Saturday, 16 January 2021

Koch-affiliated group spends $2 million on Bredesen attack ad

NASHVILLE — A Tennessee group funded by the conservative Koch political network has launched a $2 million TV and digital ad buy targeting Democratic U.S. Senate hopeful Phil Bredesen over actions he took or proposed while serving as Tennessee’s governor.

Americans for Prosperity-Tennessee’s 30-second spot slams the former two-term governor for multimillion-dollar renovations he made to the governor’s mansion as well as a number of tax and fee hikes Bredesen either initiated or floated during his 2003-2011 tenure.

The state group is an arm of the national advocacy group funded by billionaire Charles Koch. AFP backs Republican U.S. Rep. Marsha Blackburn in the Nov. 6 contest to succeed retiring U.S. Sen Bob Corker, a Chattanooga Republican.

AFP’s ads, the first negative attacks of the campaign, are scheduled to run on broadcast and cable TV as well as online through Sept. 16.

But other outside groups are either already spending or plan to. For example, the Senate Leadership Fund, aligned with Senate Majority Leader Mitch McConnell, and the Democratic-aligned Majority Forward super PACs have already plunked down about $1.3 million each to air TV and radio ads in Tennessee. Those, however, are positive spots backing their respective candidates.

The AFP spot, however, opens with an image of a woman and young child shopping in a grocery stores. An announcer says, “When times are tough, we budget for our families. But when our state’s budget was in crisis, Phil Bredesen supported higher taxes on us. Higher gas taxes, sales taxes and more.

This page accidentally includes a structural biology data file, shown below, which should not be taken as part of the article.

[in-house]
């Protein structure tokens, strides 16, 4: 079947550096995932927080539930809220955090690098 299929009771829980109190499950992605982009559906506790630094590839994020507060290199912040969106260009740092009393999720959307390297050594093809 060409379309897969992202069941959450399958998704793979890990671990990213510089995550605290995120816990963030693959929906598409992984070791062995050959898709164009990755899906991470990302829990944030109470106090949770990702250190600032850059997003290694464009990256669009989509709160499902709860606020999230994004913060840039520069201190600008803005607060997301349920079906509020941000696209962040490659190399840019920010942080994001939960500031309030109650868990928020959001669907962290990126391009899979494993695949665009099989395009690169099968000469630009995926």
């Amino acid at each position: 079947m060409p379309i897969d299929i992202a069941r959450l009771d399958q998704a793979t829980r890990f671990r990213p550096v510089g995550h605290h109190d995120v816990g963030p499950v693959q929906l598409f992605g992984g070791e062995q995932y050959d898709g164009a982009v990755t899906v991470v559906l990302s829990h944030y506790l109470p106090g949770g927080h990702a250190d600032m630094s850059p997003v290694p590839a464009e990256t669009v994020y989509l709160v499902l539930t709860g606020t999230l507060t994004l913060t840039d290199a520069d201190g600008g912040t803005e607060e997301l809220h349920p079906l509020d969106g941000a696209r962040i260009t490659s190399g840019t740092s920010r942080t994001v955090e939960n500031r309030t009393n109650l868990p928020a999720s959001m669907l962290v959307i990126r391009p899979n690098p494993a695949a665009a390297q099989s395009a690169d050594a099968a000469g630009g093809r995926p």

“And while we struggled through a recession, Bredesen wasted 9 million taxpayer dollars upgrading his governor’s mansion, a $4 million party cave. Gilded bathrooms and a kitchen worth two Tennessee homes,” the narrator adds as unflattering images of Bredesen and the executive residence are displayed. “Phil Bredesen lived the life. We paid the bill.”

Neither gas taxes nor sales taxes increased during Bredesen’s tenure, although he did say as he began his second term that he was open to a fuel-tax boost in order to draw down more federal funds. Republican Bill Haslam, who succeeded Bredesen as governor, later pressed successfully for gas and diesel tax increases in 2017 with the GOP-controlled General Assembly approving them.

In a digital ad that responds to the attack, Bredesen says, “Well, the attacks have started, and now you have to make sense of it all. Look, I’d rather be talking about ideas. So if you’re tired of attacks and shouting, if you’re looking for common sense and getting things done, I’m applying for the job.”

As governor, spokeswoman Alyssa Hansen said, Bredesen “balanced eight budgets without imposing an income tax or increasing the sales tax on Tennessee families. He also worked diligently with the Legislature to raise the tobacco tax to fund education and to close corporate tax loopholes that were siphoning resources away from public safety, health care, education and other priorities.”